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Do Austrian Men and Women Become more Equal? At Least in Terms of Labor Supply!

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Abstract

We study the development of wage elasticity of labor supply for Austrian men and women over time using comparable and representative survey data for the 1980s and 1990s. The elasticity of men is relatively low and constant over time, similar to the behavior of single women. Most remarkable is the almost continuous reduction in the labor supply reactions of married women: while their elasticity was still several times larger at the beginning of the 1980s, they approached rapidly the much less elastic behaviour of men. These developments are important for the analysis of deadweight losses of taxation as well as the effects of tax reforms and wage subsidy programs.

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Paper provided by Department of Economics, Johannes Kepler University Linz, Austria in its series Economics working papers with number 2008-05.

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Date of creation: Apr 2008
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Handle: RePEc:jku:econwp:2008_05

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Keywords: Labor supply; gender; wage elasticity;

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  1. David Blau & Philip Robins, 1991. "Child care demand and labor supply of young mothers over time," Demography, Springer, vol. 28(3), pages 333-351, August.
  2. Dearing, Helene & Hofer, Helmut & Lietz, Christine & Winter-Ebmer, Rudolf & Wrohlich, Katharina, 2007. "Why Are Mothers Working Longer Hours in Austria than in Germany? A Comparative Micro Simulation Analysis," IZA Discussion Papers 2845, Institute for the Study of Labor (IZA).
  3. Schönberg, Uta & Ludsteck, Johannes, 2007. "Maternity Leave Legislation, Female Labor Supply, and the Family Wage Gap," IZA Discussion Papers 2699, Institute for the Study of Labor (IZA).
  4. repec:ese:iserwp:2007-33 is not listed on IDEAS
  5. Heckman, James J, 1993. "What Has Been Learned about Labor Supply in the Past Twenty Years?," American Economic Review, American Economic Association, vol. 83(2), pages 116-21, May.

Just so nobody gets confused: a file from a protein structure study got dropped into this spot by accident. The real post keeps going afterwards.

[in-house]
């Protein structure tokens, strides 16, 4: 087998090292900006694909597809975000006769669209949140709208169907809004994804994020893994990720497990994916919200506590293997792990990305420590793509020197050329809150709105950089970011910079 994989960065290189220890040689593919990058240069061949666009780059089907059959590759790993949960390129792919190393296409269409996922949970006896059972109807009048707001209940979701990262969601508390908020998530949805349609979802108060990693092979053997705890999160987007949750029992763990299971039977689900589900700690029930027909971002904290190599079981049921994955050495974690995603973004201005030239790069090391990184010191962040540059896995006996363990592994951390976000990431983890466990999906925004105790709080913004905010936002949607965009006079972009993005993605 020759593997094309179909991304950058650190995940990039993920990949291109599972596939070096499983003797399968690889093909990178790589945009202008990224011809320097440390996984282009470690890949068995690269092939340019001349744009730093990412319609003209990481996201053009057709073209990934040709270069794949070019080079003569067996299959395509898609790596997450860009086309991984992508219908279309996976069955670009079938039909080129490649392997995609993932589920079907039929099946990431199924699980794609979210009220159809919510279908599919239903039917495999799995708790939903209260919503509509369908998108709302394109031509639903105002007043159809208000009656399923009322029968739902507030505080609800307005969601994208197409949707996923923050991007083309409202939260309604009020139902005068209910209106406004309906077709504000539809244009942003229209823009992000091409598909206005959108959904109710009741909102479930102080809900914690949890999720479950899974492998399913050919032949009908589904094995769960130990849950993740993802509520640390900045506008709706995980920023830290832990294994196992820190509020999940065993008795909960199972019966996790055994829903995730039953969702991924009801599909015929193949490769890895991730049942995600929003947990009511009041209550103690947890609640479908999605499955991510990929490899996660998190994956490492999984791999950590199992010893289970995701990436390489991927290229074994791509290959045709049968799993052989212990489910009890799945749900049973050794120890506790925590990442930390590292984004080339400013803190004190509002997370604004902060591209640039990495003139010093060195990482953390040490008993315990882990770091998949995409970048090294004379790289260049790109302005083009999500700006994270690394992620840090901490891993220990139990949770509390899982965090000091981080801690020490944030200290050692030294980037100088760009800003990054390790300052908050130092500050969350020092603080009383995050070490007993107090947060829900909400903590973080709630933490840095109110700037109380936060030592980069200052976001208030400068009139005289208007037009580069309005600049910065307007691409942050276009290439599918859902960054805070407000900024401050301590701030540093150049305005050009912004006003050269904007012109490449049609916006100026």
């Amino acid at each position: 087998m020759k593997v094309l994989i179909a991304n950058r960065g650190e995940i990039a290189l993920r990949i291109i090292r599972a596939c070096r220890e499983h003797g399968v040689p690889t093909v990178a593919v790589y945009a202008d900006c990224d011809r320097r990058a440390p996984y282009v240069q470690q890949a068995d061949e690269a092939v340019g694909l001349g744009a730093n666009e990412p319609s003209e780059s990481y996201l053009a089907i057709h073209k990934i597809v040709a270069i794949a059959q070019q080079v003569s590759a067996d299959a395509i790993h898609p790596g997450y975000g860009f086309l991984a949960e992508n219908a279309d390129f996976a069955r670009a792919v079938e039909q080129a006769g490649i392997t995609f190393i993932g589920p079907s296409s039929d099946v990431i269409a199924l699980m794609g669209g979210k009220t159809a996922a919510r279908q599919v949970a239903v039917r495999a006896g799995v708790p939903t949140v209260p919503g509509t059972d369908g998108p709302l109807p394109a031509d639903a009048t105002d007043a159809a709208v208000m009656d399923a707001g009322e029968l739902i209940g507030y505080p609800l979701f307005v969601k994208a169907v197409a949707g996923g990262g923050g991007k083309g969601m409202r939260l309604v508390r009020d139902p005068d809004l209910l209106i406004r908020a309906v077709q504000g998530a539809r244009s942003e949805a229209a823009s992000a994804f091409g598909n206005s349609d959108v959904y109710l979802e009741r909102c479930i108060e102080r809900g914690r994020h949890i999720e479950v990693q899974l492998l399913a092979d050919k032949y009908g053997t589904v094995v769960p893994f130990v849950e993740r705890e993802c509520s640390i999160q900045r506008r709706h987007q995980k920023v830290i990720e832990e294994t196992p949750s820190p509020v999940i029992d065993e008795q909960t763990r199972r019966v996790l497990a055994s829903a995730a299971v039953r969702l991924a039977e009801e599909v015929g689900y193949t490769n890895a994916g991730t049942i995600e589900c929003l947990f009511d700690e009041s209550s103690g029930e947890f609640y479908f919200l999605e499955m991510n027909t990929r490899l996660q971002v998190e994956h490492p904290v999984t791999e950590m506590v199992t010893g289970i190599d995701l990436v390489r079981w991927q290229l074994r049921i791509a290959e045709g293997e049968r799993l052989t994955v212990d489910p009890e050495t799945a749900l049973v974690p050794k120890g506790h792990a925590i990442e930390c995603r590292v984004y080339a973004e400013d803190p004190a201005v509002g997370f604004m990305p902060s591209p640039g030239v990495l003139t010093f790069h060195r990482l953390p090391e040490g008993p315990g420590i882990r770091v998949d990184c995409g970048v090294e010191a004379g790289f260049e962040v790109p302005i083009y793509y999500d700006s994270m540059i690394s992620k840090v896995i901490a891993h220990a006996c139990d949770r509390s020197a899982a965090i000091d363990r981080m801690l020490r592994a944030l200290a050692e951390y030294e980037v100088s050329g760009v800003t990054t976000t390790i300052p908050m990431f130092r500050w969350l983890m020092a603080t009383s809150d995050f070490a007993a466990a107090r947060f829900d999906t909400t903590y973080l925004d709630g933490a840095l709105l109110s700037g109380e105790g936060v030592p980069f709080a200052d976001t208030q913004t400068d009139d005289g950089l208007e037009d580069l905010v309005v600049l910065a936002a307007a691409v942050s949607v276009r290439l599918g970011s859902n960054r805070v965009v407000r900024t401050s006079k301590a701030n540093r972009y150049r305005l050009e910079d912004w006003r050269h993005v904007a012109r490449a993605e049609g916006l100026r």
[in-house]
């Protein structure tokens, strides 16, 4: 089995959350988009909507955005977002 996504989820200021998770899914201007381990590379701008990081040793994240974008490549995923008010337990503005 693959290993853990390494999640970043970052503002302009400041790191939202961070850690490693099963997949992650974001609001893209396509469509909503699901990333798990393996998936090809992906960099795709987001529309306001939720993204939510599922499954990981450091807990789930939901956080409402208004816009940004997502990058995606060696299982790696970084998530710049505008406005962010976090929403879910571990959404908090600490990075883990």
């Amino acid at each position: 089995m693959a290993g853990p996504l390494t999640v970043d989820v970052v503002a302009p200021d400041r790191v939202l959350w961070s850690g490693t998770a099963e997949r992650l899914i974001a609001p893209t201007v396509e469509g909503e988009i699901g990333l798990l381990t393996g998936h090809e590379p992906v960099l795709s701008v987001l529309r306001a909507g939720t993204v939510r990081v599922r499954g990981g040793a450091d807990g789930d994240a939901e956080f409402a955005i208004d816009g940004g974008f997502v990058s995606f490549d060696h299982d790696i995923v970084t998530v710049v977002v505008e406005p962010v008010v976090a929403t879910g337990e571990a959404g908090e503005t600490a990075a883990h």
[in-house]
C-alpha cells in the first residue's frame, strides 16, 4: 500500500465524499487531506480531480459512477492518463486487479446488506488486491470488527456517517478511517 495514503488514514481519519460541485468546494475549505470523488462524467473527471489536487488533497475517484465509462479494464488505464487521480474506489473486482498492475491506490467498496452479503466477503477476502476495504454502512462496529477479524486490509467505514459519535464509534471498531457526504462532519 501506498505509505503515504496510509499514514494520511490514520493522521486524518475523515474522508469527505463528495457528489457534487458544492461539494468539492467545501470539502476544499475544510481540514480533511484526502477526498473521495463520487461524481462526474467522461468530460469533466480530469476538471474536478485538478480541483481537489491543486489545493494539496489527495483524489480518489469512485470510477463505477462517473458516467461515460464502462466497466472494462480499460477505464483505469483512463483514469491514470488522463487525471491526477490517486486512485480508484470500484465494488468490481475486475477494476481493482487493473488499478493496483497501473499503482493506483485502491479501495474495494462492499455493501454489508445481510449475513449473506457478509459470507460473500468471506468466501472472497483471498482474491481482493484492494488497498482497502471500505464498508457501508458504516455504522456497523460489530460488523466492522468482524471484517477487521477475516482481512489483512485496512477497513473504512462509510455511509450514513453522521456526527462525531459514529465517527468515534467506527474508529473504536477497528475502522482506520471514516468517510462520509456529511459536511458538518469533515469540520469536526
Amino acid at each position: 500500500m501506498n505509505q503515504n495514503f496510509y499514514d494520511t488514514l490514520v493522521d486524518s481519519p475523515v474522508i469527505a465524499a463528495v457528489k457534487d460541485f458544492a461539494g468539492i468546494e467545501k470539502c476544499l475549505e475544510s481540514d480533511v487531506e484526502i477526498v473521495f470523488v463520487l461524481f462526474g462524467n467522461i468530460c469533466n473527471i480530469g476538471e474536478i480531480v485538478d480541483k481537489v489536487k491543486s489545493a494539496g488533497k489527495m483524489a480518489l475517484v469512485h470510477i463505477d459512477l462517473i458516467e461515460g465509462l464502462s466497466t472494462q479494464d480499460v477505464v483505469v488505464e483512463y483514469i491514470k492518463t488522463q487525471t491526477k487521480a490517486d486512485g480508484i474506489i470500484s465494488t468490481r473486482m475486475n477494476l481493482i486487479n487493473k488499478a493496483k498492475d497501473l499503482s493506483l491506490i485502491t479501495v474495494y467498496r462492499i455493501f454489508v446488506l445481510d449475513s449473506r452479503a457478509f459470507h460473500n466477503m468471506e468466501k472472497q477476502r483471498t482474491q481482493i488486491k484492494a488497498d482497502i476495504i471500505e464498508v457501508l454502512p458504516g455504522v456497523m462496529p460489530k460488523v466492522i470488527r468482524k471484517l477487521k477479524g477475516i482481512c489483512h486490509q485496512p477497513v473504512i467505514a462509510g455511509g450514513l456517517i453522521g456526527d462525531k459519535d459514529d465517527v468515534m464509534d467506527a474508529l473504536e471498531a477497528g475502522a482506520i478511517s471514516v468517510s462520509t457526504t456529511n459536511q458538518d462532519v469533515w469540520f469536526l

6. Angrist, Joshua D., 1991. "Grouped-data estimation and testing in simple labor-supply models," Journal of Econometrics, Elsevier, vol. 47(2-3), pages 243-266, February.
  7. Alberto Alesina & Andrea Ichino & Loukas Karabarbounis, 2007. "Gender Based Taxation and the Division of Family Chores," NBER Working Papers 13638, National Bureau of Economic Research, Inc.
  8. Del Bono, Emilia & Weber, Andrea & Winter-Ebmer, Rudolf, 2008. "Clash of Career and Family: Fertility Decisions after Job Displacement," IZA Discussion Papers 3272, Institute for the Study of Labor (IZA).
  9. Fersterer, Josef & Winter-Ebmer, Rudolf, 2003. "Are Austrian returns to education falling over time?," Labour Economics, Elsevier, vol. 10(1), pages 73-89, February.
  10. Florence Jaumotte, 2003. "Female Labour Force Participation: Past Trends and Main Determinants in OECD Countries," OECD Economics Department Working Papers 376, OECD Publishing.
  11. Nicole M Fortin, 2005. "Gender Role Attitudes and the Labour-market Outcomes of Women across OECD Countries," Oxford Review of Economic Policy, Oxford University Press, vol. 21(3), pages 416-438, Autumn.
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Cited by:
  1. Rudolf Winter-Ebmer & Mario Schnalzenberger & Nicole Schneeweis & Martina Zweimüller, 2011. "Job Quality and Employment of Older People in Europe," Economics working papers 2011-08, Department of Economics, Johannes Kepler University Linz, Austria.
  2. Tibor Hanappi & Sandra Müllbacher, 2012. "Tax Incentives and Family Labor Supply in Austria," NRN working papers 2012-12, The Austrian Center for Labor Economics and the Analysis of the Welfare State, Johannes Kepler University Linz, Austria.

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